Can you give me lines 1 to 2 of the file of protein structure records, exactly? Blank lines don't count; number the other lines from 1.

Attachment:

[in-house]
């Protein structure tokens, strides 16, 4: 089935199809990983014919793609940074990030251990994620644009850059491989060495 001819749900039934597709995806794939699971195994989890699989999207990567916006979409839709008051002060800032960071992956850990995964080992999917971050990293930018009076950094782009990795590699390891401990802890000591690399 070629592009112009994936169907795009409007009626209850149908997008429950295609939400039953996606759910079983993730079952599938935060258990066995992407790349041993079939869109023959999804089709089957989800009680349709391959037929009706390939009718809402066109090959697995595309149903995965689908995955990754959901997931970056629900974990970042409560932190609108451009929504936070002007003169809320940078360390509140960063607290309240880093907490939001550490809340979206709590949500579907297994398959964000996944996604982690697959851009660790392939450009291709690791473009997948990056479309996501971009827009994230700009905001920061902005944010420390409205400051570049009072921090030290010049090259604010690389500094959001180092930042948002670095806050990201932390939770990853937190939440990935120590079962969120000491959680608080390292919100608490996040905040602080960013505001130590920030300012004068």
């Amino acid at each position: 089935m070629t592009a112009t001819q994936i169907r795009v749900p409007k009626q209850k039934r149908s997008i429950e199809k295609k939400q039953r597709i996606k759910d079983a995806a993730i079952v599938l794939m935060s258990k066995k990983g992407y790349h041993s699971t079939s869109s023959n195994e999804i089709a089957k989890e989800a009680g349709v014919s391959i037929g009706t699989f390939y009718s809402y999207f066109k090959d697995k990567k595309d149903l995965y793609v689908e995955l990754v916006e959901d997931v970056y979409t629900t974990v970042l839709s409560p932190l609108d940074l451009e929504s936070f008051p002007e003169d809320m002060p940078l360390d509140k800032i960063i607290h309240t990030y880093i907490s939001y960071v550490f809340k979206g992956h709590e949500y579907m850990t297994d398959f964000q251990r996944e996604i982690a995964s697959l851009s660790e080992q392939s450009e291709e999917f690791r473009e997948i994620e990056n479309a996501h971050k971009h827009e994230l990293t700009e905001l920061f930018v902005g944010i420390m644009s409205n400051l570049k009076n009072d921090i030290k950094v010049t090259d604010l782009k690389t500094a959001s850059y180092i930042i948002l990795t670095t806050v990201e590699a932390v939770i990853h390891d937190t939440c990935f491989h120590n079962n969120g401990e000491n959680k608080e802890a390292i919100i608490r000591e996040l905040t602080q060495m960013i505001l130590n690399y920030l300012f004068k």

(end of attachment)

[in-house]
């Protein structure tokens, strides 16, 4: 089935199809990983014919793609940074990030251990994620644009850059491989060495 001819749900039934597709995806794939699971195994989890699989999207990567916006979409839709008051002060800032960071992956850990995964080992999917971050990293930018009076950094782009990795590699390891401990802890000591690399 070629592009112009994936169907795009409007009626209850149908997008429950295609939400039953996606759910079983993730079952599938935060258990066995992407790349041993079939869109023959999804089709089957989800009680349709391959037929009706390939009718809402066109090959697995595309149903995965689908995955990754959901997931970056629900974990970042409560932190609108451009929504936070002007003169809320940078360390509140960063607290309240880093907490939001550490809340979206709590949500579907297994398959964000996944996604982690697959851009660790392939450009291709690791473009997948990056479309996501971009827009994230700009905001920061902005944010420390409205400051570049009072921090030290010049090259604010690389500094959001180092930042948002670095806050990201932390939770990853937190939440990935120590079962969120000491959680608080390292919100608490996040905040602080960013505001130590920030300012004068």